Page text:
There appears to be a lack of trust between Erik ten Hag and his Manchester United players, which is becoming increasingly evident as a pivotal week looms for the team. This situation highlights the unique challenges associated with managing a club of this stature, where certain players and even managers can struggle to cope with the immense pressure. It raises questions about whether Erik ten Hag has successfully established a strong connection with his team and whether he’s fully adapted to the demands of his role at the club.
Turning point and pressure: The crucial role of late goals in football management
The significant pressure on Erik ten Hag was quite evident before the international break, and it’s worth noting that without the dramatic late goals by Scott McTominay, his position could have been in serious jeopardy. In football history, there are these remarkable turning points that can define a manager’s career. For instance, during my childhood, Adrian Heath’s crucial goal in the League Cup against Oxford played a pivotal role in saving Howard Kendall’s job at Everton.
Legendary narratives and managerial pressure: The importance of consistency
Mark Robins also comes to mind, as his goal in the FA Cup against Forest was instrumental in saving Alex Ferguson’s job at Manchester United. Both Ferguson and Robins went on to achieve greatness in their respective careers, which might be the sort of legendary narrative that Erik ten Hag is aiming for. McTominay’s late-game heroics did indeed provide the necessary dramatic flair. Nevertheless, it’s important to recognize that a single fortunate win, courtesy of two late goals from a player whom the manager had seemingly excluded from the team, doesn’t alleviate the ongoing pressure. In football, it’s consistent results that truly matter. Erik ten Hag finds himself facing a pivotal week where maintaining such consistency will be crucial.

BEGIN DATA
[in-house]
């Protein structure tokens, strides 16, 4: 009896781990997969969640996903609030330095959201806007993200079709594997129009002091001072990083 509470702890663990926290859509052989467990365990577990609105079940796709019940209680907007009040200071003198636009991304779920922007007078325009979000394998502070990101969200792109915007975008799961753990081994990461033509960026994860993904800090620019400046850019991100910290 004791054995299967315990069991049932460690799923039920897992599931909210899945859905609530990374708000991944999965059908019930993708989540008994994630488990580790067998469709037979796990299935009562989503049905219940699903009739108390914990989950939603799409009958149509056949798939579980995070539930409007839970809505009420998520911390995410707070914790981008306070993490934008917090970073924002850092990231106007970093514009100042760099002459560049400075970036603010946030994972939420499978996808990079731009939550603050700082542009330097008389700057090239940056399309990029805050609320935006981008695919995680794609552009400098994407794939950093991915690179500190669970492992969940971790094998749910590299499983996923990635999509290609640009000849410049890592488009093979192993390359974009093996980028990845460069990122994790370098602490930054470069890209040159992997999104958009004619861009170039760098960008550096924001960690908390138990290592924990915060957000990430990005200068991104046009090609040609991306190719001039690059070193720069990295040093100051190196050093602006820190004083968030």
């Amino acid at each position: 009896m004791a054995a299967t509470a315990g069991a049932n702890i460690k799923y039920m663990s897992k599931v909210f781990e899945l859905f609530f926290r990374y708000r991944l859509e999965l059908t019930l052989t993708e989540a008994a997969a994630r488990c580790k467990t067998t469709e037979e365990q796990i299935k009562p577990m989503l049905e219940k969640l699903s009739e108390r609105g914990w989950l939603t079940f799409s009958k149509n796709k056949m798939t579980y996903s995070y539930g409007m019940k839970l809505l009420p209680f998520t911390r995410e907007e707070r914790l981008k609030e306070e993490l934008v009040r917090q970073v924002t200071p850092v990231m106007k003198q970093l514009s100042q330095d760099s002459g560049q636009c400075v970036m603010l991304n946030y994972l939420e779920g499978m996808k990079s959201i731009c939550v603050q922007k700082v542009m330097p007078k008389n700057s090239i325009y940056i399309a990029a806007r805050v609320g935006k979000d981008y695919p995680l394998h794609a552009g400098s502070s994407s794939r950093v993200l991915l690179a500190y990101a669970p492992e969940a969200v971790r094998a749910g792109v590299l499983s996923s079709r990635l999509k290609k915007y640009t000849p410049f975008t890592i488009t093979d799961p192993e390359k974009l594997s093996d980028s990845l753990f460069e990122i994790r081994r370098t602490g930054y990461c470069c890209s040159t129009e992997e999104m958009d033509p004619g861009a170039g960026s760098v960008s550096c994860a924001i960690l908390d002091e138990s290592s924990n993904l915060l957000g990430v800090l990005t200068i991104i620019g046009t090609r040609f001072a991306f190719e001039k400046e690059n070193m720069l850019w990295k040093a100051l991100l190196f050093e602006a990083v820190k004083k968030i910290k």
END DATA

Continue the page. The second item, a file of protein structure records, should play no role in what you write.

Unrelenting pressure: Manchester United’s high expectations and Ten Hag’s no-win situation
Manchester United’s return to action after the international break couldn’t have been more challenging. The pressure is back on immediately as they face newly promoted Sheffield United under the Saturday night floodlights, with an unforgiving crowd eager for a win. It’s a situation where Erik ten Hag is in a no-win position. The expectation at Manchester United is to triumph in virtually every match. Their storied history has set incredibly high standards, and this demand remains, even though they haven’t claimed a trophy in several years.
Managing Manchester United: A different level of scrutiny and expectation
I can’t help but wonder if this difference in the level of scrutiny is part of the issue. While Erik ten Hag has successfully managed Ajax, a club with its own rich history, it’s important to acknowledge that it’s not the same as being at Old Trafford. At Manchester United, the expectation to win is relentless, and it comes with an unparalleled level of detailed scrutiny. This scrutiny extends beyond traditional media like newspapers and TV. The advent of social media has given voice to millions of fans, amplifying the intensity of the spotlight on the club. It also grants players more influence in their relationships with their managers compared to earlier times.
Erik Ten Hag’s public approach: A departure from the Ferguson era
Erik ten Hag’s handling of Jadon Sancho, for instance, might have been acceptable during the Ferguson era, as Sir Alex Ferguson did move on a few players during his time. However, there’s a significant contrast in how these situations are managed. Ferguson rarely made public statements about such matters, and neither did the players. In today’s environment, it’s all unfolding in the public eye, and I believe this is a mistake. The Manchester United squad is observing this, and they might be contemplating their manager’s actions, thinking, “You claim it’s all about unity, but at the first opportunity, it seems like you’re willing to sacrifice one of us.